|Publication number||US7268569 B2|
|Application number||US 11/027,696|
|Publication date||Sep 11, 2007|
|Filing date||Dec 28, 2004|
|Priority date||Dec 28, 2004|
|Also published as||US20060140041|
|Publication number||027696, 11027696, US 7268569 B2, US 7268569B2, US-B2-7268569, US7268569 B2, US7268569B2|
|Inventors||Arman Vassighi, Ali Keshavarzi, Vivek K De|
|Original Assignee||Intel Corporation|
|Export Citation||BiBTeX, EndNote, RefMan|
|Patent Citations (10), Non-Patent Citations (3), Referenced by (5), Classifications (10), Legal Events (4)|
|External Links: USPTO, USPTO Assignment, Espacenet|
The present invention relates generally to integrated circuits, and more specifically to leakage management in integrated circuits.
Integrated circuits are typically subjected to a “burn-in” process in which parts are stressed by applying various voltages and temperatures. These integrated circuits typically include transistors that have a “leakage current” that flows even when the transistors are turned off. Leakage current tends to increase with transistor junction temperature, and increased current in a transistor tends to increase the transistor junction temperature. When power supply voltages and temperatures are increased during burn-in, there may be a danger of thermal runaway that causes failure of good parts.
In the following detailed description, reference is made to the accompanying drawings that show, by way of illustration, specific embodiments in which the invention may be practiced. These embodiments are described in sufficient detail to enable those skilled in the art to practice the invention. It is to be understood that the various embodiments of the invention, although different, are not necessarily mutually exclusive. For example, a particular feature, structure, or characteristic described herein in connection with one embodiment may be implemented within other embodiments without departing from the spirit and scope of the invention. In addition, it is to be understood that the location or arrangement of individual elements within each disclosed embodiment may be modified without departing from the spirit and scope of the invention. The following detailed description is, therefore, not to be taken in a limiting sense, and the scope of the present invention is defined only by the appended claims, appropriately interpreted, along with the full range of equivalents to which the claims are entitled. In the drawings, like numerals refer to the same or similar functionality throughout the several views.
Leakage current control block 120 controls leakage current in circuits 130 in response to a voltage received from temperature sensitive voltage generator 110. In some embodiments, leakage current control block 120 may include transistors coupled in series between circuits 130 and power supply nodes, although this is not a limitation of the present invention. For example, leakage current control block 120 may include any circuit elements or functional blocks that may influence leakage currents of circuits 130 in response to a voltage received from temperature sensitive voltage generator 110.
Temperature sensitive voltage generator 110 produces a voltage on node 112 that is provided to leakage current control block 120. The voltage on node 112 varies with the temperature of circuits within temperature sensitive voltage generator 110. In some embodiments, the voltage on node 112 varies proportionally with the temperature, and in some embodiments the voltage varies inversely proportional with the temperature. The various blocks shown in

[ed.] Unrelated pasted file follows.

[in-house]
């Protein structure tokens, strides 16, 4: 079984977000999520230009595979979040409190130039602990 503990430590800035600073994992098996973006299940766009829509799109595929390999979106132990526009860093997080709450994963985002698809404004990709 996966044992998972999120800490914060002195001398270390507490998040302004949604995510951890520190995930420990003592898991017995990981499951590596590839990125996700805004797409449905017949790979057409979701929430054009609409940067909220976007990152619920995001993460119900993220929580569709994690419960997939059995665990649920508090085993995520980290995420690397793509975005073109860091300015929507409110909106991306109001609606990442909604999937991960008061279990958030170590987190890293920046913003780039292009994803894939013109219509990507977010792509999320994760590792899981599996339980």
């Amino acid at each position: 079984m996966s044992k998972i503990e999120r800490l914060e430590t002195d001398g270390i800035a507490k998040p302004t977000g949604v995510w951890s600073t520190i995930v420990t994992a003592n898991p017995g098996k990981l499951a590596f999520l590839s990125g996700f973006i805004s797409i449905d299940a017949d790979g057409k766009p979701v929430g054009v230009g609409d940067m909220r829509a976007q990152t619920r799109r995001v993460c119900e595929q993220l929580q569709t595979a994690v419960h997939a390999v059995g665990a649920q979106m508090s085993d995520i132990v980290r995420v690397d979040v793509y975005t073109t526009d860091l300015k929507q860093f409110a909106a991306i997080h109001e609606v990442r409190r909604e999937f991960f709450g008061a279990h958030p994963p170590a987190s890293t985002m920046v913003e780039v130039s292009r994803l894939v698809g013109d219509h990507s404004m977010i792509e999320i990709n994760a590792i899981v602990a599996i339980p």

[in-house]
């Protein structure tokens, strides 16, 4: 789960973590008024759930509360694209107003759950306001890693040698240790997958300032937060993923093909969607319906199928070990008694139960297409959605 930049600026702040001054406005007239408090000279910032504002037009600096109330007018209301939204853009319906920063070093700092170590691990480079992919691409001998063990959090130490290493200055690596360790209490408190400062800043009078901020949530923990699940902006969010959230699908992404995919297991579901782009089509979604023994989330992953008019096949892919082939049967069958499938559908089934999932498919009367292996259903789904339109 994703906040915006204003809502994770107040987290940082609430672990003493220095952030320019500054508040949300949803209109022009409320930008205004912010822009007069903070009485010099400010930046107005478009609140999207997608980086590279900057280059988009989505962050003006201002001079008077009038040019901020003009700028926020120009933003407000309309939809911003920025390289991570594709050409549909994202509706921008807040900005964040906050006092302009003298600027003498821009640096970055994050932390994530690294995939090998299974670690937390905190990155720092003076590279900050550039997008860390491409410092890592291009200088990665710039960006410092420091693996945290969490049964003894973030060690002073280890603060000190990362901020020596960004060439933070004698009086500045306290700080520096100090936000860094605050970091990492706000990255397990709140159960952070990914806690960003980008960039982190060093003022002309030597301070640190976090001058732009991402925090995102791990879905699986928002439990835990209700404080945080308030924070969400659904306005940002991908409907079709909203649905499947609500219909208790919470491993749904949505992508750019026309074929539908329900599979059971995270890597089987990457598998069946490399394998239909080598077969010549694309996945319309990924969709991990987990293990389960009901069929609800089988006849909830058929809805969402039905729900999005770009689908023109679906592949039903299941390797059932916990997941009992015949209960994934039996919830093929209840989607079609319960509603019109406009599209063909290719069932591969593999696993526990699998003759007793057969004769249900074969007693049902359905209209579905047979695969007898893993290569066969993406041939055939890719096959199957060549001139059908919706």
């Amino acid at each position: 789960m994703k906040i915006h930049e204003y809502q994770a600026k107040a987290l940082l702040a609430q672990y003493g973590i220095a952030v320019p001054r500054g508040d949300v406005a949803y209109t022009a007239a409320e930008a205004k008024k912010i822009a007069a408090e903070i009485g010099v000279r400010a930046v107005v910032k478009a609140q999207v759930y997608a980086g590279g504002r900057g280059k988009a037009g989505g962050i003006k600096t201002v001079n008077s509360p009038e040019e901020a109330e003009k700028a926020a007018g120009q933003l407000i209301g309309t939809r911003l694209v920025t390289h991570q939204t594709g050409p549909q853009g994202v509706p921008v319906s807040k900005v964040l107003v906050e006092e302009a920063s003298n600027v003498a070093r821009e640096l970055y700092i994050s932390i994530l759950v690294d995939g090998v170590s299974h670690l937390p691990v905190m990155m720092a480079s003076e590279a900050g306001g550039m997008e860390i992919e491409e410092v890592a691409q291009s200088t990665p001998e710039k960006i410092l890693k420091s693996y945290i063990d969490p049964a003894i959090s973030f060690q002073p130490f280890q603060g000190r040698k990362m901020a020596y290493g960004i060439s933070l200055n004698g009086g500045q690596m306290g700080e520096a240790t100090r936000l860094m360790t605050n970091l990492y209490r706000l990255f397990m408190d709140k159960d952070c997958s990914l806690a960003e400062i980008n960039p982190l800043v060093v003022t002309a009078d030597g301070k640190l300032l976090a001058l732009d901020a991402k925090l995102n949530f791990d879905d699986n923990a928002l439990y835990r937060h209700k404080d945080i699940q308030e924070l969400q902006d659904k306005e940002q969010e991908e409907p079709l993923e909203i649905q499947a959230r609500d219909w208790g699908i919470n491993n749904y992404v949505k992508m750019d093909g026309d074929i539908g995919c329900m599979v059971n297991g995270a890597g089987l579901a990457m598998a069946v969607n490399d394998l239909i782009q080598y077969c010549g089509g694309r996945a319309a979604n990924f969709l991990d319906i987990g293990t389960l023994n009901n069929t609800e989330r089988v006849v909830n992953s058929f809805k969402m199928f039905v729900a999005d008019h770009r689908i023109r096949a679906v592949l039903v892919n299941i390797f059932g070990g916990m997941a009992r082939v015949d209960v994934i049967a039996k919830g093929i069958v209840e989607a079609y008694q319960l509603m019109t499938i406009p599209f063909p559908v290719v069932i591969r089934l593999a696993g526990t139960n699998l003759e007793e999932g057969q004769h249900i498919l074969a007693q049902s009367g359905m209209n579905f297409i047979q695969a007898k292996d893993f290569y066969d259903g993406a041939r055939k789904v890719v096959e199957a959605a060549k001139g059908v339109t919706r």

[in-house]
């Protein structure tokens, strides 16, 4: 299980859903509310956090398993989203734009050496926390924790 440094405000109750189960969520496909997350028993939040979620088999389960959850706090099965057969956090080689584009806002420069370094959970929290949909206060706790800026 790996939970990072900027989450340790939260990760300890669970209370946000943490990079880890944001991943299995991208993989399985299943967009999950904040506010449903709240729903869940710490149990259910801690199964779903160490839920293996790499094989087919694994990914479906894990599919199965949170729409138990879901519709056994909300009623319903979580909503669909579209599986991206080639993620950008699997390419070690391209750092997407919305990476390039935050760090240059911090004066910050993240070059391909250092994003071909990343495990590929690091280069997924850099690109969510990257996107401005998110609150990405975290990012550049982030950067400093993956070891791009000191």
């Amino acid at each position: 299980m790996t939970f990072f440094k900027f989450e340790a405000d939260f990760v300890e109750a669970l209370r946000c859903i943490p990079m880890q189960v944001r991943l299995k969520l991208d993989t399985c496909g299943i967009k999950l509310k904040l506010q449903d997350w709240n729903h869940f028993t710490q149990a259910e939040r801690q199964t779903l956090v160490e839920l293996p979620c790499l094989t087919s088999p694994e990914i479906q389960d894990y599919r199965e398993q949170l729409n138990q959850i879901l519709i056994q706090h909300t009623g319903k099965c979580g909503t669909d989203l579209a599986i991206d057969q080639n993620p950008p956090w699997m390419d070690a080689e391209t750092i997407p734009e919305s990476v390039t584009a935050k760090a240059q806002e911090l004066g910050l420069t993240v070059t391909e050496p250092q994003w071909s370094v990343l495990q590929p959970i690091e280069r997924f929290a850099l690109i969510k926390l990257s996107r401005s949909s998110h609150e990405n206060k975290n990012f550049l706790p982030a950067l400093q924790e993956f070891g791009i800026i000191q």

In some embodiments, the elements shown in integrated circuit 100 are utilized to control leakage current during a burn-in test. For example, the output voltage of temperature sensitive voltage generator 110 may be programmed based on a nominal current value of integrated circuit 100, and during burn-in the thermal feedback mechanism described above may control the leakage current present in circuits 130.
Circuit blocks 220 and 230 are coupled between power supply nodes 212 and 214. Power supply node 212 is an upper power supply node, and power supply node 214 is a lower power supply node. As used herein, the terms “power supply” and “power supply node” may describe one or more circuit nodes, and do not necessarily refer to two nodes of a power supply, or a voltage between two power supply nodes.
Circuit blocks 220 and 230 are shown coupled directly to upper power supply node 212 and coupled to lower power supply 214 through sleep transistors. For example, sleep transistor 222 is coupled between circuit block 220 and lower power supply node 214, and sleep transistor 232 is coupled between circuit block 230 and lower power supply node 214. In operation, power supply current flows from upper power supply node 212 to lower power supply node 214. Sleep transistors 222 and 232 may reduce the amount of power supply current as a function of the voltage on node 211. For example, when the test signal on node 202 is asserted high, the sleep transistors are controlled by the voltage output of temperature sensitive voltage generator 110. As described with reference to
The circuit shown in
When in test mode, the thermal feedback mechanism that includes temperature sensitive voltage generator 110, multiplexer 210, and sleep transistors 222 and 232, is included within the circuit. When in normal mode, the thermal feedback mechanism is removed from the circuit. For example, when the test signal on node 202 is asserted low, temperature sensitive voltage generator 110 no longer influences the current flowing in sleep transistors 222 and 232. Although node 204 is shown with a clock signal, this is not a limitation of the present invention. For example, node 304 may have any signal useful for normal operation.
Referring now back to